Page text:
Thursday, May 30, 2013

On Writing Groups: Speak and Listen with Heart

A recent experience at my biweekly writing group got me thinking about group critique. You see, I had a somewhat awkward moment amidst a very large table at a diner last week (which I thankfully wasn't the center of), and after discussing with other writing group members and pondering for a while, I wanted to share two insights that have emerged from said awkwardness. The first is pretty common-sense:

1. Remember to include the good things in your critique, and critique in a kind (but honest) manner. 

No one really wants to be part of a Negative-Nancy writing group, where everyone takes turns telling you everything you did wrong with your manuscript, and you in turn tell everyone what's wrong with theirs. Always start with the positive. There is always something nice to say about a manuscript, even if it's as small as "I like your character's name" or "This setting element is really interesting."

On that note, sugar-coating never helped anyone (in writing, at least). But there is a difference between saying "Your characters suck" and saying "I think you could strengthen your characterization." Being kind but straightforward is the best way to help other writers improve.

Which brings me to point two:

2. Listen to your critiques. 

Granted, writers have to take critique with a grain of salt. In a writing group, on average, a writer only uses about one-third of the criticism they receive (cite: Brandon Sanderson). I've never had a hard time agreeing with critiques because I recognize the flaws they point out, but if you  struggle with taking criticism, it's probably best to keep quiet and take notes. No one like a defensive writer.

That said, if you don't listen to what your writing group says--if you continuously ignore critique--not only will your writing group grow frustrated with you, but your work will never improve. The awkward moment I mentioned earlier stemmed around this writing group (I've only attended three meetings thus far) chewing out one of their members because she didn't listen to them. We were in the middle of reading the third book in her series and, apparently, the writing had not improved at all from book #1 (and unfortunately, this was a book in need of improvement).

While I'm not condoning critique partners ganging up and making a fellow writer cry (which may or may not have happened), I can understand the frustration. Why come to writing group if you're not there to grow? To learn? To excel?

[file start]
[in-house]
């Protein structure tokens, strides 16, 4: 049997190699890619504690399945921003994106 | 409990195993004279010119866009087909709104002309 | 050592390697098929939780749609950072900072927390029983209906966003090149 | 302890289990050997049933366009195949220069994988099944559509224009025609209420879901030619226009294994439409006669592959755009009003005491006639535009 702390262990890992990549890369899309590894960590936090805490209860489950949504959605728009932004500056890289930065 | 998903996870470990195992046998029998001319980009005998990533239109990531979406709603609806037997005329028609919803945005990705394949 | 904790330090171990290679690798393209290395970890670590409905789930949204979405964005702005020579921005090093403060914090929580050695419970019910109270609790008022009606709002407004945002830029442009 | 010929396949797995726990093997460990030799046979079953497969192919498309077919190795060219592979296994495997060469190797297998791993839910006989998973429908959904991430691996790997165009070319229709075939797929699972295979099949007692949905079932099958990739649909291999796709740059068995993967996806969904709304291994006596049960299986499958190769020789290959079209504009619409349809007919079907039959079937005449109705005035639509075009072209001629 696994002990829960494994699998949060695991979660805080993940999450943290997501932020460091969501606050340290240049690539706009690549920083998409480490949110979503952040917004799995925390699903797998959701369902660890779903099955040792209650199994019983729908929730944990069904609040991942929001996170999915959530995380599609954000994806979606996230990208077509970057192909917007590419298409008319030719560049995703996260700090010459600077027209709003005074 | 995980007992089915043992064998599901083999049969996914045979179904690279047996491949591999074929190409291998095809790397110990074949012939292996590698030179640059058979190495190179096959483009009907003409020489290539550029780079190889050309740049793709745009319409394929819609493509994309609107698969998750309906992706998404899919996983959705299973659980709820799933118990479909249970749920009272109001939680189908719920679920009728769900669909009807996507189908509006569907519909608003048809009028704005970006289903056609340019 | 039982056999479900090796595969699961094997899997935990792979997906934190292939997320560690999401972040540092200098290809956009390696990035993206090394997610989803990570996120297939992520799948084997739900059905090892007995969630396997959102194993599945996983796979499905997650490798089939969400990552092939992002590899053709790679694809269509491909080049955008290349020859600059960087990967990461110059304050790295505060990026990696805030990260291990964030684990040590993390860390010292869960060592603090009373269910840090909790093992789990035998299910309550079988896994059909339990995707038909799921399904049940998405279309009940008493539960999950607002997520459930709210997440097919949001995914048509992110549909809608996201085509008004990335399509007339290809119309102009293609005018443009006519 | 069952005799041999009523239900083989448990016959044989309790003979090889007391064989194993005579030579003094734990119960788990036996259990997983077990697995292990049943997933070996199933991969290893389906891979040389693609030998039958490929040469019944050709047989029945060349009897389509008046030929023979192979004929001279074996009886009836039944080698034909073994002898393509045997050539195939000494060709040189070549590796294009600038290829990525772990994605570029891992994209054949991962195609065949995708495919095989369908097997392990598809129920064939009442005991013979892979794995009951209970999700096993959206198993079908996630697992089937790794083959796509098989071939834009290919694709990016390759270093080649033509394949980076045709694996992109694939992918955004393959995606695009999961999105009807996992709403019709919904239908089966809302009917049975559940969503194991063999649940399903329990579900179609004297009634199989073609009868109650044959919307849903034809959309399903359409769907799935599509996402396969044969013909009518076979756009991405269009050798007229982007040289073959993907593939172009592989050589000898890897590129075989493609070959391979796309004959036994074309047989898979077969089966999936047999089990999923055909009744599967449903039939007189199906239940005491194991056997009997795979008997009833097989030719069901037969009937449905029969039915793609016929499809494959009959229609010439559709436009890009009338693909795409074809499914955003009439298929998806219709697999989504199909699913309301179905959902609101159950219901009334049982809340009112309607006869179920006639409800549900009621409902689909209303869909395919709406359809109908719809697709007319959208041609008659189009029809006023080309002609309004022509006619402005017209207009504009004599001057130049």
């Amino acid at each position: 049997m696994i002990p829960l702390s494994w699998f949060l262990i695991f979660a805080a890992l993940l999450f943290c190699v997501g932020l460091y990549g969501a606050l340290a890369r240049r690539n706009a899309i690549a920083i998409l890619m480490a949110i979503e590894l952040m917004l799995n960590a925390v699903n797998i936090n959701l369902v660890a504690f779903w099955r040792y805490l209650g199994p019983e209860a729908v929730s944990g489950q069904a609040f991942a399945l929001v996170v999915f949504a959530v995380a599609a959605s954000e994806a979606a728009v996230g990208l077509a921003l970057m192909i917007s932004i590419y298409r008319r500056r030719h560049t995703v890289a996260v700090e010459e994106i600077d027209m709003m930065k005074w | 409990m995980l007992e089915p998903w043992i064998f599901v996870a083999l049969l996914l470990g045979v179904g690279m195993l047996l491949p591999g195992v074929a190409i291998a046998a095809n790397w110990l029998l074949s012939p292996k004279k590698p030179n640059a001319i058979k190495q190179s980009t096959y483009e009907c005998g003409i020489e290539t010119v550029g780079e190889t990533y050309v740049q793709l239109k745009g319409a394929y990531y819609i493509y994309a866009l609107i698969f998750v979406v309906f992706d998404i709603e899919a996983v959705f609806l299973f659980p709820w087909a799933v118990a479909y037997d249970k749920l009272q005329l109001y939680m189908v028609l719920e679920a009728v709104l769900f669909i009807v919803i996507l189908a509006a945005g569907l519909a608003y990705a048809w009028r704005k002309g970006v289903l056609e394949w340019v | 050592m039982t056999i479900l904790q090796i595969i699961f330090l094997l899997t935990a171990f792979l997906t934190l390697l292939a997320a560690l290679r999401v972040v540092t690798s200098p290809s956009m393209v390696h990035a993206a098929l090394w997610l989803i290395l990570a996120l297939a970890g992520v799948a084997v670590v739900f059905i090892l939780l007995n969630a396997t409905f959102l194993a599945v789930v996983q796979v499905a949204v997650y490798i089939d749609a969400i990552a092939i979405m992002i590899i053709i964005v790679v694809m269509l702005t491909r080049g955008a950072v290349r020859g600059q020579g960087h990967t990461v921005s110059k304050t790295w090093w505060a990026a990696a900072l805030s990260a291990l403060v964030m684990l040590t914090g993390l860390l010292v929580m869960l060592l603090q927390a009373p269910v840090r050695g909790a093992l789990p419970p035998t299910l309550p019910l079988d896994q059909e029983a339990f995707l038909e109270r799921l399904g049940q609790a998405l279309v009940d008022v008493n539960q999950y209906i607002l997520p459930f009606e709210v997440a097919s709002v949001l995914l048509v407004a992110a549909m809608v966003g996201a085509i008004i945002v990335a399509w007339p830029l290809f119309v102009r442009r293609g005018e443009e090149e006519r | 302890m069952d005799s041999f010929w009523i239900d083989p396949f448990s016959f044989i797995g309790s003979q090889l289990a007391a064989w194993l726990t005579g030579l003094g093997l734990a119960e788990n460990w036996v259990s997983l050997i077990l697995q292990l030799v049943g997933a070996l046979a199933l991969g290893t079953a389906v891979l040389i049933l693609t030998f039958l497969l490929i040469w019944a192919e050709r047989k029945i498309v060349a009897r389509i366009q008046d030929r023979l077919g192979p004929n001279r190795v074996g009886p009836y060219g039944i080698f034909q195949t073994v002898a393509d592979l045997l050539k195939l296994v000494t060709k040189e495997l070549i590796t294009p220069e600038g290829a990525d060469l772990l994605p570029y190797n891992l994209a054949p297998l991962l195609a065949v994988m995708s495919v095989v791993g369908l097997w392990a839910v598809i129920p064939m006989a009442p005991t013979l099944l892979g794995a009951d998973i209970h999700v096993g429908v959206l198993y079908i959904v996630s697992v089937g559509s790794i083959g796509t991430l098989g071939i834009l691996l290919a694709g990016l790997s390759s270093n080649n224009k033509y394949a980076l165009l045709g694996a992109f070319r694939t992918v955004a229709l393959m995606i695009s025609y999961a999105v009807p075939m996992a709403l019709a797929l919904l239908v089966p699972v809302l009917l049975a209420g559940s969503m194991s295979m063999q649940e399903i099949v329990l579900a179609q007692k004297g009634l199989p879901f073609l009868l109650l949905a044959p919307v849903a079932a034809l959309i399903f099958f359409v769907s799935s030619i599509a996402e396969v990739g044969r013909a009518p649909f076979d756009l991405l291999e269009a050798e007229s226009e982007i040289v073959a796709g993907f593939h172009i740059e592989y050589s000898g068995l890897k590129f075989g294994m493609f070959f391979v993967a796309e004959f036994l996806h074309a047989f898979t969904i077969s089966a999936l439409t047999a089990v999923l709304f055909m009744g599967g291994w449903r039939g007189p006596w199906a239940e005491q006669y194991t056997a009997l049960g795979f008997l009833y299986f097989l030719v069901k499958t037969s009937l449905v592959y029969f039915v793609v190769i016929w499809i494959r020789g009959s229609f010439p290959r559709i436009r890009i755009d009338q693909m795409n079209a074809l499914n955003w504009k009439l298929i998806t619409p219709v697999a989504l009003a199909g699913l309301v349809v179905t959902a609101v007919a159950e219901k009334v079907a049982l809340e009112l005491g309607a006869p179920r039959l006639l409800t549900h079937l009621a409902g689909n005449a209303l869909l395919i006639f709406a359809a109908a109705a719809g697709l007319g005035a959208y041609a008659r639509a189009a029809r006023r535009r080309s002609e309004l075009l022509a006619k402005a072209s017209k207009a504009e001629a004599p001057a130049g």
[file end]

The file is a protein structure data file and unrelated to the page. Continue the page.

Criticism is part of the business, and the way we both deliver and receive criticism say a lot about ourselves as people, and as writers. Handle with care.

Have you had difficult experiences with writing groups and critique partners? How do you handle criticism? 


  1. I've had to learn to be less stubborn and listen to the critiques about some of the bigger points that needed improvement. And my writing has improved for it.

    My last critique group stopped working well together and we broke up. I'm in the process of trying to get a new group together. Great points on how a critique group should work together well.

  2. Excellent post. I've only ever been a part of on-line critique groups. It removes a little of the in-your-face part of the critique but because of the distance you also lose some of the nuances of the critique, plus some find it easier to shoot their mouth of if no one is across the table staring at them. Fortunately, everyone I've worked with has been very nice.

  3. I do online critiques with CP partners. I tried the "get together" variety, but it was such a hodge podge of less than serious writers, it was more like a social group.

    I like all your critique tips. And whenever I read for a newbie, I try to let them know...everything suggested is that...a suggestion. And you're so right...find the positive. Writing is so personal to the soul, it's like critiquing the person. Be gentle.

  4. It's tricky---critiques. I know I wouldn't be where I am today and learned what I've learned if I hadn't listened to people who helped me along the way. But I *also* know that there have been some critiques I haven't listened to and I'm glad--so I definitely think the most important thing is to trust your gut! :D

  5. I'm not a huge fan of large writing/critique groups...they tend to produce a 'group' voice more than help strengthen one's writing skills. However, I love my critique partners and listen to what they have to say, even if I don't use it all. Critiques are great and can help create a wonderful end product. It is so important to be objective when giving and receiving critiques. I like your suggestions! :)

  6. You're probably not even looking at this post anymore (I'm behind) but I try to use a suggestion the online group Critters made to me--to always phrase a critique beginning with "I think." It helps to frame the critique as the critiquer's opinion, and is a gentler way of saying most things. And I think most of us are more willing to internalize the suggestions if they aren't delivered aggressively, because then we don't have to immediately jump on the defensive.


Note: Only a member of this blog may post a comment.